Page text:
Yet More Reasons Why Doctors Do Not Participate in Medicaid

Claims about Medicaid’s effectiveness should be approached with caution simply because the population covered by Medicaid differs from that covered by private insurance in ways a variety of ways that are likely to affect overall health.

For example, Medicaid patients are more likely to be no-shows for medical appointments. No-shows are typically defined as either not showing up at all or calling to cancel on the same day. In one orthodontic practice, Medicaid patients accounted for almost 40 percent of missed appointments but only 27 percent of all appointments. Children most likely to miss dental visits were those with lots of cavities, poor behavior, multiple missed appointments, and no phone.

Broken appointments translate into a reimbursement rate of zero. Surveys of dentists suggest that they are even more important than low reimbursements in dentists’ refusal to participate in Medicaid.

The pattern does not change for more involved procedures like cochlear implants. At Children’s Hospital in Cleveland, Ohio, access to cochlear implants is the same whether patients are covered by Medicaid or by private insurance. But medical complications do vary with a patient’s insurance status. From 1996 to 2008, 133 children received unilateral cochlear implants. Complications in Medicaid-insured children were 5 times those in privately insured patients with 10 complications in 51 Medicaid-insured patients and 3 complications in 61 privately insured patients. Medicaid patients missed 35 percent of follow-up appointments. Privately insured patients missed 23 percent of follow-up appointments.

Given that behavioral differences exist for something as simple as keeping an appointment, challenges to getting high-quality care to Medicaid patients cannot be solved by just expanding Medicaid budgets.

Comments (11)

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  1. Devon Herrick says:

    I’ve talked to doctors who confirmed this. Indeed, this may be related to over-use of emergency rooms by Medicaid enrollees. It is often assumed that Medicaid enrollees utilize ERs more frequently than privately insured and the uninsured patients due to a scarcity of doctors who will see them. There is undoubtedly some merit to that argument. But non-compliance or unfamiliarity with protocols could also explain both phenomenon. It would be interesting to research who misses appointments (no shows) and if they tend to use the ER for primary care-appropriate conditions.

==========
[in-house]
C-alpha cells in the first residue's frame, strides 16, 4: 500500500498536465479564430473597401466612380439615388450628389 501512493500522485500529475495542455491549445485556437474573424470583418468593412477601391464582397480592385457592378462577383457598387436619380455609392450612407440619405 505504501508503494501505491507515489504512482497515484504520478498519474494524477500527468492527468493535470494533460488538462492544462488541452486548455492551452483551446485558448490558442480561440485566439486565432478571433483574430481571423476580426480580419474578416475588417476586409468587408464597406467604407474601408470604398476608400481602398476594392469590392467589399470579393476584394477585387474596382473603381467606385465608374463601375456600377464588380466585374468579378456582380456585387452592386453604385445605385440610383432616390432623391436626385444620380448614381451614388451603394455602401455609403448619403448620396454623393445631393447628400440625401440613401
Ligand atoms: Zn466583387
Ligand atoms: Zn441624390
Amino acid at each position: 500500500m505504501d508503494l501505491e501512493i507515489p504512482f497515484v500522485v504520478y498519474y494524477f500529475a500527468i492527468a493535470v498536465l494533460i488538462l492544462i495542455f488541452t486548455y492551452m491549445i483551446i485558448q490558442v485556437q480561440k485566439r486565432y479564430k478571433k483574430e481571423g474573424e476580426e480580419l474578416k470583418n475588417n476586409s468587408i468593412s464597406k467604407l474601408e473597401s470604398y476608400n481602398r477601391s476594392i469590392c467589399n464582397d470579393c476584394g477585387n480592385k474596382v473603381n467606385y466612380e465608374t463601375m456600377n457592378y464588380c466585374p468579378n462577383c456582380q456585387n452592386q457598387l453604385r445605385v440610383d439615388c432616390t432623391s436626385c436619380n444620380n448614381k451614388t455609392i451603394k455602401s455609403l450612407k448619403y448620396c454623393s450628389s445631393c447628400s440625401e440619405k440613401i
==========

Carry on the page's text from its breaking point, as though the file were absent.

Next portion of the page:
2. JFA says:

    “[C]hallenges to getting high-quality care to Medicaid patients cannot be solved by just expanding Medicaid budgets.” We have to consider the cause of Medicare patients missing appointments. To the extent that it is because they forget about the appointments, can’t find baby sitters to watch the kids, etc., then expanding budgets won’t to anything to solve the challenges of getting high-quality care to Medicaid patients. To the extent that they miss appointments due to not be able to get transportation to the doctor’s office, expanding Medicaid budgets may solve some of the challenges. I imagine people on Medicaid tend to cluster around one another, so budget expansions would lead to more Medicaid enrollees in a specific area. Because doctors’ offices need a critical mass of patients to open in a particular area, an increase in the number of Medicaid patients in a particular area increases the likelihood of a doctor’s office being opened in that area (at the margin). The doctor’s office is now closer to the patients, making transport less of an issue. Also, increasing reimbursement rates would also incentivize doctors to locate where Medicaid patients are.

    Also if Medicaid budgets were expanded to cover transport cost to and from the hospital or doctor’s office (either cab fare or a Medicaid Super Shuttle) or paying childcare during doctor’s visits, this would reduce the challenges involved in giving high-quality care.